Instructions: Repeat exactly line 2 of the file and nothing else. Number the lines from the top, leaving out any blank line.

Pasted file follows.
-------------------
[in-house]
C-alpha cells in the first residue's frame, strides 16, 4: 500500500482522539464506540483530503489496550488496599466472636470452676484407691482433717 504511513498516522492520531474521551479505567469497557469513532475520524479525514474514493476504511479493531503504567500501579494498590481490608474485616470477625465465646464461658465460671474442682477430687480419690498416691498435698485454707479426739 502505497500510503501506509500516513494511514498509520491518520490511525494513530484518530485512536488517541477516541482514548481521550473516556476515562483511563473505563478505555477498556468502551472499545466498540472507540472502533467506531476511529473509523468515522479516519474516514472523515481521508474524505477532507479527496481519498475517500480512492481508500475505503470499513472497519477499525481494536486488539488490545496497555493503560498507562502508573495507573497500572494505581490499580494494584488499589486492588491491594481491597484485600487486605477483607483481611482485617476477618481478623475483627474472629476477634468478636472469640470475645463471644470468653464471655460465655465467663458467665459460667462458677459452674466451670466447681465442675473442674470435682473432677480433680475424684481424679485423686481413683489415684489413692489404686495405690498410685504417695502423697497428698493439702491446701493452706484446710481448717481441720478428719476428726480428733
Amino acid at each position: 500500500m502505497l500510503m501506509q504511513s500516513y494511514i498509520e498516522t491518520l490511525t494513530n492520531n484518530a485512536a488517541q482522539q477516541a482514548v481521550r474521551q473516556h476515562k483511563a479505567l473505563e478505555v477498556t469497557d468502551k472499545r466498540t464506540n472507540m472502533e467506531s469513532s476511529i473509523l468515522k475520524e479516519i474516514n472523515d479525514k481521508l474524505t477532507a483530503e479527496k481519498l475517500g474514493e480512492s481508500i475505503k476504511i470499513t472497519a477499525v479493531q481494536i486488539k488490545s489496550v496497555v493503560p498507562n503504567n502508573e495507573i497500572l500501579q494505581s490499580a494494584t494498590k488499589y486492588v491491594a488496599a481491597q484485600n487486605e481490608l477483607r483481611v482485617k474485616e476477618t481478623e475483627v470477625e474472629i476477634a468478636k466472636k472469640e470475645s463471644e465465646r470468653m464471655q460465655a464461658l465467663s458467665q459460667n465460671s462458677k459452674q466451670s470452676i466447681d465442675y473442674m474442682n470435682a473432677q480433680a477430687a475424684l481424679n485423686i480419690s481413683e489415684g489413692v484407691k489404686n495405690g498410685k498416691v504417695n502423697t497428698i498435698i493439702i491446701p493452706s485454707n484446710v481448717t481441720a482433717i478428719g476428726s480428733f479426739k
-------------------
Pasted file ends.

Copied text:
C-alpha cells in the first residue's frame, strides 16, 4: 500500500482522539464506540483530503489496550488496599466472636470452676484407691482433717 504511513498516522492520531474521551479505567469497557469513532475520524479525514474514493476504511479493531503504567500501579494498590481490608474485616470477625465465646464461658465460671474442682477430687480419690498416691498435698485454707479426739 502505497500510503501506509500516513494511514498509520491518520490511525494513530484518530485512536488517541477516541482514548481521550473516556476515562483511563473505563478505555477498556468502551472499545466498540472507540472502533467506531476511529473509523468515522479516519474516514472523515481521508474524505477532507479527496481519498475517500480512492481508500475505503470499513472497519477499525481494536486488539488490545496497555493503560498507562502508573495507573497500572494505581490499580494494584488499589486492588491491594481491597484485600487486605477483607483481611482485617476477618481478623475483627474472629476477634468478636472469640470475645463471644470468653464471655460465655465467663458467665459460667462458677459452674466451670466447681465442675473442674470435682473432677480433680475424684481424679485423686481413683489415684489413692489404686495405690498410685504417695502423697497428698493439702491446701493452706484446710481448717481441720478428719476428726480428733